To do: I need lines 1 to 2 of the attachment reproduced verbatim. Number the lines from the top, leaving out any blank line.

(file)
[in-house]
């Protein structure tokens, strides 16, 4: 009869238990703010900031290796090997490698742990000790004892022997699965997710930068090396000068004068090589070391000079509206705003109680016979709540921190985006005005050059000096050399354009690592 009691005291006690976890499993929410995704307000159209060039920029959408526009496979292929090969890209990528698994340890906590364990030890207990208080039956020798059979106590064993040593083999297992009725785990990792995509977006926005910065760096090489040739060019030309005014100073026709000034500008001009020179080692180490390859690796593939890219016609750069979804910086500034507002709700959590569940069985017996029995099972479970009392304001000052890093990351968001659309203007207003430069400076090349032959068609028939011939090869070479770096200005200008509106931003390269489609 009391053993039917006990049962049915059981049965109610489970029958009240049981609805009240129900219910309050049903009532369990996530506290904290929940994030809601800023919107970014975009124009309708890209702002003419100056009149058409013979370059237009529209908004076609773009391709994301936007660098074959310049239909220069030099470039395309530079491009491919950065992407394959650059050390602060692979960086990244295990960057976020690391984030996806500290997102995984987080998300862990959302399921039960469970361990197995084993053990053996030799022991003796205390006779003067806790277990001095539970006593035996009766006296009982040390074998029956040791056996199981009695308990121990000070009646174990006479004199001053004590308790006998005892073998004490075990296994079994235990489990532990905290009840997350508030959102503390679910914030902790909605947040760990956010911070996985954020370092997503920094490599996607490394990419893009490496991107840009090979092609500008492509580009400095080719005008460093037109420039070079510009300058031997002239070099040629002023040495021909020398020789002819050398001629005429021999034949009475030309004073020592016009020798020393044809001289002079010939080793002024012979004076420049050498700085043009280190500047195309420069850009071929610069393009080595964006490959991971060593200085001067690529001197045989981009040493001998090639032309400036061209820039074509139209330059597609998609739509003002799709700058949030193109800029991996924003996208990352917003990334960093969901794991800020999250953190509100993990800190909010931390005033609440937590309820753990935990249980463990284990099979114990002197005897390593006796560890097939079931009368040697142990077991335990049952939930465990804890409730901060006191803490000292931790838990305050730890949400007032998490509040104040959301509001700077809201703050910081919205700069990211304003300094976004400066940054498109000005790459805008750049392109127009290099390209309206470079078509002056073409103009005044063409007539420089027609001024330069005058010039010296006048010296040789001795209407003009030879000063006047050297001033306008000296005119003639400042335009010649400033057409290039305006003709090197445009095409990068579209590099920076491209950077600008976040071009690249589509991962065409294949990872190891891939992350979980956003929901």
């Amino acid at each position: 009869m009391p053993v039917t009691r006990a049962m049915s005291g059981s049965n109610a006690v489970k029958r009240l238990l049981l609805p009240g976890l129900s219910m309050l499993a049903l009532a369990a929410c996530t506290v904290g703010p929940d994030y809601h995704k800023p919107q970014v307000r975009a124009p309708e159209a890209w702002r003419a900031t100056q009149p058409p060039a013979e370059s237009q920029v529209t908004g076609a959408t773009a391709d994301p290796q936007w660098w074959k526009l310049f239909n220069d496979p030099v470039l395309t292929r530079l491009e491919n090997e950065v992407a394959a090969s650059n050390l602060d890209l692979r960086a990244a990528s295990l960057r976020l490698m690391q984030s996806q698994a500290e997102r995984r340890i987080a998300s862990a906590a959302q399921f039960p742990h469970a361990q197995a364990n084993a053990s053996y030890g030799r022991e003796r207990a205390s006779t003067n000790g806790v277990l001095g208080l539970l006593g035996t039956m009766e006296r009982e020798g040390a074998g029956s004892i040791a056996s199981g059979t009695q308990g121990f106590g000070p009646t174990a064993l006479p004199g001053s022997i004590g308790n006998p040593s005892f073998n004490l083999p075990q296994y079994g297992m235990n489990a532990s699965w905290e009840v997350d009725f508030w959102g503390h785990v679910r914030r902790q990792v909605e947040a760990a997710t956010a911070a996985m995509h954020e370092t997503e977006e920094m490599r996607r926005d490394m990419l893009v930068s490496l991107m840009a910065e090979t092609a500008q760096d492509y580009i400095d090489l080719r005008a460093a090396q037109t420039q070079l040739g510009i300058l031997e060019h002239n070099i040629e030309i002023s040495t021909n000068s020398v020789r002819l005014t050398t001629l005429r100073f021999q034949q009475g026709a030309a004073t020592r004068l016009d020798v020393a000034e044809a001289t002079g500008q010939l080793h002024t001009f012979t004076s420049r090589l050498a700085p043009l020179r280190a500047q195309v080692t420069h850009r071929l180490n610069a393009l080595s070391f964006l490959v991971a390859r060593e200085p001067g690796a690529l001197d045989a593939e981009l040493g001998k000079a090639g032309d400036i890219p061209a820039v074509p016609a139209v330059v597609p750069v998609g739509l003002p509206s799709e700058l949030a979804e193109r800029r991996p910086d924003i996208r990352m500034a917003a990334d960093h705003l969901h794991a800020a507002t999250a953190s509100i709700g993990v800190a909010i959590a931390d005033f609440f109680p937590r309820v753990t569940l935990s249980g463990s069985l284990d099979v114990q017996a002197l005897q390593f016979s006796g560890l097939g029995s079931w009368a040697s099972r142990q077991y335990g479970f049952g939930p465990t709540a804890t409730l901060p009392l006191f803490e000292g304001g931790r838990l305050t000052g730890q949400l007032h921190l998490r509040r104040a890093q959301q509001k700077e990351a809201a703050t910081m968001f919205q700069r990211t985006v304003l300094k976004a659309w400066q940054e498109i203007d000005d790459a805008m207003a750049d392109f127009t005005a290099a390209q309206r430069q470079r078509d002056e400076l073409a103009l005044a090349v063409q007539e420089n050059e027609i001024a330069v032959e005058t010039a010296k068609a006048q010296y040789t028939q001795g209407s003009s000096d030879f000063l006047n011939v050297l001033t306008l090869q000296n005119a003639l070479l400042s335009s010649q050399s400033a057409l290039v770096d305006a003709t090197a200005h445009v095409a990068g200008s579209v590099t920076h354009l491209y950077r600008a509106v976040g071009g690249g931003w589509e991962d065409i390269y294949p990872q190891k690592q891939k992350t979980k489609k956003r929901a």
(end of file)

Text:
[in-house]
């Protein structure tokens, strides 16, 4: 009869238990703010900031290796090997490698742990000790004892022997699965997710930068090396000068004068090589070391000079509206705003109680016979709540921190985006005005050059000096050399354009690592 009691005291006690976890499993929410995704307000159209060039920029959408526009496979292929090969890209990528698994340890906590364990030890207990208080039956020798059979106590064993040593083999297992009725785990990792995509977006926005910065760096090489040739060019030309005014100073026709000034500008001009020179080692180490390859690796593939890219016609750069979804910086500034507002709700959590569940069985017996029995099972479970009392304001000052890093990351968001659309203007207003430069400076090349032959068609028939011939090869070479770096200005200008509106931003390269489609 009391053993039917006990049962049915059981049965109610489970029958009240049981609805009240129900219910309050049903009532369990996530506290904290929940994030809601800023919107970014975009124009309708890209702002003419100056009149058409013979370059237009529209908004076609773009391709994301936007660098074959310049239909220069030099470039395309530079491009491919950065992407394959650059050390602060692979960086990244295990960057976020690391984030996806500290997102995984987080998300862990959302399921039960469970361990197995084993053990053996030799022991003796205390006779003067806790277990001095539970006593035996009766006296009982040390074998029956040791056996199981009695308990121990000070009646174990006479004199001053004590308790006998005892073998004490075990296994079994235990489990532990905290009840997350508030959102503390679910914030902790909605947040760990956010911070996985954020370092997503920094490599996607490394990419893009490496991107840009090979092609500008492509580009400095080719005008460093037109420039070079510009300058031997002239070099040629002023040495021909020398020789002819050398001629005429021999034949009475030309004073020592016009020798020393044809001289002079010939080793002024012979004076420049050498700085043009280190500047195309420069850009071929610069393009080595964006490959991971060593200085001067690529001197045989981009040493001998090639032309400036061209820039074509139209330059597609998609739509003002799709700058949030193109800029991996924003996208990352917003990334960093969901794991800020999250953190509100993990800190909010931390005033609440937590309820753990935990249980463990284990099979114990002197005897390593006796560890097939079931009368040697142990077991335990049952939930465990804890409730901060006191803490000292931790838990305050730890949400007032998490509040104040959301509001700077809201703050910081919205700069990211304003300094976004400066940054498109000005790459805008750049392109127009290099390209309206470079078509002056073409103009005044063409007539420089027609001024330069005058010039010296006048010296040789001795209407003009030879000063006047050297001033306008000296005119003639400042335009010649400033057409290039305006003709090197445009095409990068579209590099920076491209950077600008976040071009690249589509991962065409294949990872190891891939992350979980956003929901």